techonomy (te-kän’-uh-mē) n. [tech(nology) + (ec)onomy]
organized activities related to the invention, development, production, distribution and consumption of technology-enhanced goods and services that a society uses to address the problem of scarcity and to enhance the quality of life.
Techonomy draws its inspiration from the ‘creative capitalism’ of Bill Gates, the ‘eco-pragmatism’ of Stewart Brand, the ‘big history’ of David Christian, and Bill Joy’s recent work on the economics of large-scale innovation. Each thinker in his own way points to a new humanism founded on the old notion that invention is what we do as a species. It is human nature to combine technology and economy to solve problems – to do so is both an opportunity and a responsibility. It’s who we are, and the only way we’re going to get to any solutions.
So here is what techonomy promotes: a rational, optimistic, forward-looking, technically savvy work ethic that celebrates technological achievement, human ingenuity, and sustainable living. Techonomic thinking is suited not only to inventors and entrepreneurs but also to people who work in major forward-looking institutions – Google, say, or McKinsey, or the Department of Defense, or the Federal Reserve. Indeed, the scale and scope of the problems we confront makes them too big for individualism or entrepreneurship alone – they require fast action on a very large scale. Techonomy embodies an engineering can-do spirit and emphasizes solutions that scale up. Yet as a mindset it is equally suitable and essential for even the smallest enterprises.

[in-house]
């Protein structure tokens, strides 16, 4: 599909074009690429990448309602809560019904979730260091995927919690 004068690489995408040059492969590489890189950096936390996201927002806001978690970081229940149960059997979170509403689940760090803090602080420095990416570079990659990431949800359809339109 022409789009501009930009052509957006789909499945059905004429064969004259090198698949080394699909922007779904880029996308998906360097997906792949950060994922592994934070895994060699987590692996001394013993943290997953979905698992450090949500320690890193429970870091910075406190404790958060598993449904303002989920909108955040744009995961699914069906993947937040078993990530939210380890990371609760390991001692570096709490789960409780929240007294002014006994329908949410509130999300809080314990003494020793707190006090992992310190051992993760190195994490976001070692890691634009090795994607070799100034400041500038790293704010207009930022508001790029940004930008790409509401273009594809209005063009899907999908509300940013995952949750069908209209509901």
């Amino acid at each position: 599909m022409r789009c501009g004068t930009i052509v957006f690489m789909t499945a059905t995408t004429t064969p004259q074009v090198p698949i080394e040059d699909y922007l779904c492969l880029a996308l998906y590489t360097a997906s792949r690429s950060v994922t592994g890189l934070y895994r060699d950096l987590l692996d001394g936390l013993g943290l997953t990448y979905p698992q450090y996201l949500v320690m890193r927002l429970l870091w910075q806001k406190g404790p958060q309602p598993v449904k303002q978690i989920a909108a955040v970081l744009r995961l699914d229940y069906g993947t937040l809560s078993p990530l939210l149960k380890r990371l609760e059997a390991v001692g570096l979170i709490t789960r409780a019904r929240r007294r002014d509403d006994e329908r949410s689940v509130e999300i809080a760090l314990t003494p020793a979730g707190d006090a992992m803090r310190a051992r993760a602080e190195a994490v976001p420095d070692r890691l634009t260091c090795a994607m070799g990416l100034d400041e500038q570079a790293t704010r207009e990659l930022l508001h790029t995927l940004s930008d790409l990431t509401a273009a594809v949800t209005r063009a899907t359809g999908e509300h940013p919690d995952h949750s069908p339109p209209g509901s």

Techonomy celebrates the notion that humanity can invent its way out of the messes it has helped create. It also implies a social dimension that reaches beyond the rugged individualism usually associated with inventors and entrepreneurs. To overcome the entrenched interests that often stand in the way of the rapid implementation of newer, better solutions, we need not only clever physical innovations, but also social innovations that enable us to take advantage of and scale up technology’s potential. To bring about change on a meaningful scale, engineers and entrepreneurs must become, in effect, social engineers and social entrepreneurs, joining forces and using every available tool–such as internet-enabled social networking–to hasten change. Techonomic change is simultaneously top down and bottom up.
The implosion of the financial markets in 2008 and 2009 and the onset of deep recession blew holes in more than people’s pocketbooks. For the past 15 or 20 years we had looked to market forces to guide and reward our endeavors. Unleash those forces and heed the feedback they provide, the thinking went, and the market will deliver the greatest good to the greatest number of people. An entire generation trained itself to use market forces as its prism for understanding the world.
With the failure of market discipline, productive people now wonder where and how to focus their energy and ideas. They need a fresh rationale for enterprise and aspiration — a new philosophy of progress. There is also a sense that decades of environmental, economic, social and political bills are coming due, and they seek constructive ways to meet those obligations. The challenge is to transform disillusionment, diminished expectations and need for retrenchment into confidence and new hope.
Techonomy is not technocracy. It embraces free markets; they are a powerful accelerant of progress. Yet given the global scale of the problems we face–from the effects of climate change to the implications of having the human population entirely connected by cell phones and mobile computers in the near future–market forces and market solutions are insufficient. We believe that every business, government, and organization should embrace techonomical innovation as central to its structure and future.